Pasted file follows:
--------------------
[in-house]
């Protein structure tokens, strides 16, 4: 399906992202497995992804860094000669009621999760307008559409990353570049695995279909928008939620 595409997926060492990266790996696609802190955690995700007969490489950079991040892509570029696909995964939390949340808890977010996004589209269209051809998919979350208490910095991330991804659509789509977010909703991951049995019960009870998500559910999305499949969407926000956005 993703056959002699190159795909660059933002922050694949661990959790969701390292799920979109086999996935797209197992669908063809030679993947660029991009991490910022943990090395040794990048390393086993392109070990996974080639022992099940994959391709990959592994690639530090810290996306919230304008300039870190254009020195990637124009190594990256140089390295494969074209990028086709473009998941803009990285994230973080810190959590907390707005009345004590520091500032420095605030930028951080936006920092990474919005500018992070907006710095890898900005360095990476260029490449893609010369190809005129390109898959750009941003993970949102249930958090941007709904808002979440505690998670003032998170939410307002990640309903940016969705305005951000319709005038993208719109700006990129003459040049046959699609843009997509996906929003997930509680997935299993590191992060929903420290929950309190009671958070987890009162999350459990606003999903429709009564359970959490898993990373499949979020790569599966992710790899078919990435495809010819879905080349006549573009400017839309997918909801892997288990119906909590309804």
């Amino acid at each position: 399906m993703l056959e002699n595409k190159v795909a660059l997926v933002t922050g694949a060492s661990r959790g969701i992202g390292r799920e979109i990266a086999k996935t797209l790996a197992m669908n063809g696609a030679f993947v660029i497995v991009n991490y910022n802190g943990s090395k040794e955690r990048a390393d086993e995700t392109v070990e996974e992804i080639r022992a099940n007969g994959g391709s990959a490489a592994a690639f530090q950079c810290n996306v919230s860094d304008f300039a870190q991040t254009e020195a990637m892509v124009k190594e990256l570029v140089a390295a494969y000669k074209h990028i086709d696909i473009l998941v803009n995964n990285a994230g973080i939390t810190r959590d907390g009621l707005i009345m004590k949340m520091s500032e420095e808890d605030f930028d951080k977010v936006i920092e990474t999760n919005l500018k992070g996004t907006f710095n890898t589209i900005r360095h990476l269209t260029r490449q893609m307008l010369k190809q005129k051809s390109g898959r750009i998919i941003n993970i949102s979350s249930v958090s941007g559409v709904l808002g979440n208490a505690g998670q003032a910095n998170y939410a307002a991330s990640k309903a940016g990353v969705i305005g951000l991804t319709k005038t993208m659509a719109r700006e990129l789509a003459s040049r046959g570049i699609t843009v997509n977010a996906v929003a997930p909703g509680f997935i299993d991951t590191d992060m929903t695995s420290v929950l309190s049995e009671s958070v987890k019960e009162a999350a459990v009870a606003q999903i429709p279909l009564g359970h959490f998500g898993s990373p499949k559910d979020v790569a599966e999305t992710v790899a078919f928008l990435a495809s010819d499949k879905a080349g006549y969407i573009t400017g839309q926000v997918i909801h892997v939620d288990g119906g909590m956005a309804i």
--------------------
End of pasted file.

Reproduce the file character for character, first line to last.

[in-house]
């Protein structure tokens, strides 16, 4: 399906992202497995992804860094000669009621999760307008559409990353570049695995279909928008939620 595409997926060492990266790996696609802190955690995700007969490489950079991040892509570029696909995964939390949340808890977010996004589209269209051809998919979350208490910095991330991804659509789509977010909703991951049995019960009870998500559910999305499949969407926000956005 993703056959002699190159795909660059933002922050694949661990959790969701390292799920979109086999996935797209197992669908063809030679993947660029991009991490910022943990090395040794990048390393086993392109070990996974080639022992099940994959391709990959592994690639530090810290996306919230304008300039870190254009020195990637124009190594990256140089390295494969074209990028086709473009998941803009990285994230973080810190959590907390707005009345004590520091500032420095605030930028951080936006920092990474919005500018992070907006710095890898900005360095990476260029490449893609010369190809005129390109898959750009941003993970949102249930958090941007709904808002979440505690998670003032998170939410307002990640309903940016969705305005951000319709005038993208719109700006990129003459040049046959699609843009997509996906929003997930509680997935299993590191992060929903420290929950309190009671958070987890009162999350459990606003999903429709009564359970959490898993990373499949979020790569599966992710790899078919990435495809010819879905080349006549573009400017839309997918909801892997288990119906909590309804």
């Amino acid at each position: 399906m993703l056959e002699n595409k190159v795909a660059l997926v933002t922050g694949a060492s661990r959790g969701i992202g390292r799920e979109i990266a086999k996935t797209l790996a197992m669908n063809g696609a030679f993947v660029i497995v991009n991490y910022n802190g943990s090395k040794e955690r990048a390393d086993e995700t392109v070990e996974e992804i080639r022992a099940n007969g994959g391709s990959a490489a592994a690639f530090q950079c810290n996306v919230s860094d304008f300039a870190q991040t254009e020195a990637m892509v124009k190594e990256l570029v140089a390295a494969y000669k074209h990028i086709d696909i473009l998941v803009n995964n990285a994230g973080i939390t810190r959590d907390g009621l707005i009345m004590k949340m520091s500032e420095e808890d605030f930028d951080k977010v936006i920092e990474t999760n919005l500018k992070g996004t907006f710095n890898t589209i900005r360095h990476l269209t260029r490449q893609m307008l010369k190809q005129k051809s390109g898959r750009i998919i941003n993970i949102s979350s249930v958090s941007g559409v709904l808002g979440n208490a505690g998670q003032a910095n998170y939410a307002a991330s990640k309903a940016g990353v969705i305005g951000l991804t319709k005038t993208m659509a719109r700006e990129l789509a003459s040049r046959g570049i699609t843009v997509n977010a996906v929003a997930p909703g509680f997935i299993d991951t590191d992060m929903t695995s420290v929950l309190s049995e009671s958070v987890k019960e009162a999350a459990v009870a606003q999903i429709p279909l009564g359970h959490f998500g898993s990373p499949k559910d979020v790569a599966e999305t992710v790899a078919f928008l990435a495809s010819d499949k879905a080349g006549y969407i573009t400017g839309q926000v997918i909801h892997v939620d288990g119906g909590m956005a309804i």